- Grand léopard au repos, petit modèle
- inscribed R. Bugatti, numbered 8 and stamped with the foundry mark A. A. Hébrard cire perdue
- length: 41cm.
- 16 1/8 in.
Private Collection, Paris
Acquired from the above by the present owner in 2010
Nadine Coleno & Uwe Hucke (eds.), Carlo-Rembrandt-Ettore-Jean Bugatti, New York, 1982, another cast illustrated p. 146
Jacques Chalom des Cordes & Véronique Fromanger des Cordes, Rembrandt Bugatti, catalogue raisonné, Paris, 1987, another cast illustrated p. 200
Edward Horswell, Rembrandt Bugatti, Life in Sculpture, London, 2004, another cast illustrated p. 175 (as dating from 1909)
Véronique Fromanger, Rembrandt Bugatti sculpteur, répertoire monographique, Paris, 2009, no. 271, another cast illustrated p. 322
Grand léopard au repos represents an important stage in Bugatti's stylistic development. Displaying naturalistic characterisation and a dramatic modelled surface, it bears the influence of his fellow sculptor, friend and mentor, Prince Paolo Troubetzkoy. It shows, in many respects, the artist at the height of his powers. While having created some three hundred sculptures during his tragically short life, it is his depictions of big cats that are, for many, his greatest and most charismatic achievements. The present work is imbued with a powerful sense of presence and physicality; the considered and often impressionistic surfaces of many of his earlier works here giving way to a dynamic and confident aesthetic which highlights the underlying musculature of the animal. Bugatti here skilfully captures the essence and vitality of his subject, to create sculptures that give lasting testament to his mastery.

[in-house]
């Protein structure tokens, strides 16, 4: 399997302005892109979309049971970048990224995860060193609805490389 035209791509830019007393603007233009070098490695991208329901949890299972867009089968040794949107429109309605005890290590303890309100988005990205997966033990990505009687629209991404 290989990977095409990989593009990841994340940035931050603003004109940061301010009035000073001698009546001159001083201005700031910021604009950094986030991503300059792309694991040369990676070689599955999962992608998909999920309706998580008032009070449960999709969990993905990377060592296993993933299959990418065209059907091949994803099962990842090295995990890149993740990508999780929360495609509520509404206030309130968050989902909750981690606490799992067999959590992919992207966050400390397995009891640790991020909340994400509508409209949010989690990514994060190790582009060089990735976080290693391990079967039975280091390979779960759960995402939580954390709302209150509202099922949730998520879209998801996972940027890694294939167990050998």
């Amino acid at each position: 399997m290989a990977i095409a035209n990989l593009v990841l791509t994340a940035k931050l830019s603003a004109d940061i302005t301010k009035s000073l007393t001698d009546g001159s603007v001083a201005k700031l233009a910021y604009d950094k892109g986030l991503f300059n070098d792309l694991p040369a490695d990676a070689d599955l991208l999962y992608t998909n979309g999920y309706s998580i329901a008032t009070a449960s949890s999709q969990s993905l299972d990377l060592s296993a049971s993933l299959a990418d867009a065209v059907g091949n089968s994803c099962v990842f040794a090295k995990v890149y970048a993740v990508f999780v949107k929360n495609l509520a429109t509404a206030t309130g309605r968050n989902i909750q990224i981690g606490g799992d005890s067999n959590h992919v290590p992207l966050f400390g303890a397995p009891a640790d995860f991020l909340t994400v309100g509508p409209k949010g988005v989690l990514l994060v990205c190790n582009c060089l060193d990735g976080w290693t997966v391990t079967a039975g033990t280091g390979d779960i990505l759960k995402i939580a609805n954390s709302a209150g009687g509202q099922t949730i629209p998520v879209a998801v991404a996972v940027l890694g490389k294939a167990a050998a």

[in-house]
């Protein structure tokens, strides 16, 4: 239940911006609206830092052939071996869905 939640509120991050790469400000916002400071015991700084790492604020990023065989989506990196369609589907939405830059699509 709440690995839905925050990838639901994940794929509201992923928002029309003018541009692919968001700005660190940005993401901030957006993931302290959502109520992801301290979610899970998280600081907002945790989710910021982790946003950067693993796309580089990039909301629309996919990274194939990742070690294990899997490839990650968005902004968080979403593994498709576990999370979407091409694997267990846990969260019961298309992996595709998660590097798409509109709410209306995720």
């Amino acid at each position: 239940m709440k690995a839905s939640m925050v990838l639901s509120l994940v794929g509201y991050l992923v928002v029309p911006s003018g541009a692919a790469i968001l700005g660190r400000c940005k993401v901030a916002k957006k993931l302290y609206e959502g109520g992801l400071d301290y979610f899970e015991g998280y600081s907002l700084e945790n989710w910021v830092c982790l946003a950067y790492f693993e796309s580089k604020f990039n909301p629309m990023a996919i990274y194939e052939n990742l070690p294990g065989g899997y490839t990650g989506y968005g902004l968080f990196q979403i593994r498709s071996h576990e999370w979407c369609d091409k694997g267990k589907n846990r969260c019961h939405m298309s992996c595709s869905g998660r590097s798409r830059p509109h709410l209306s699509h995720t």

Edward Horswell provides the following analysis of Bugatti's representation of wild cats: 'Often he returns to particular beasts, with whom he had developed a special fascination [...]. The artist's feline sculptures were among his most sought-after [...]. The artist was supremely attuned to his subject's body language' (E. Horswell, op. cit., p. 25).
Bugatti executed Grand léopard au repos in two sizes; according to Véronique Fromanger, the larger size (69cm. long) was executed in an edition of 3 known bronze casts; the original plaster is in the collection of Galleria Nazionale d'Arte Moderna e Contemporanea in Rome. The present example belongs to the smaller size, and is from an edition of at least 23 known casts (V. Fromanger, op. cit., p. 322).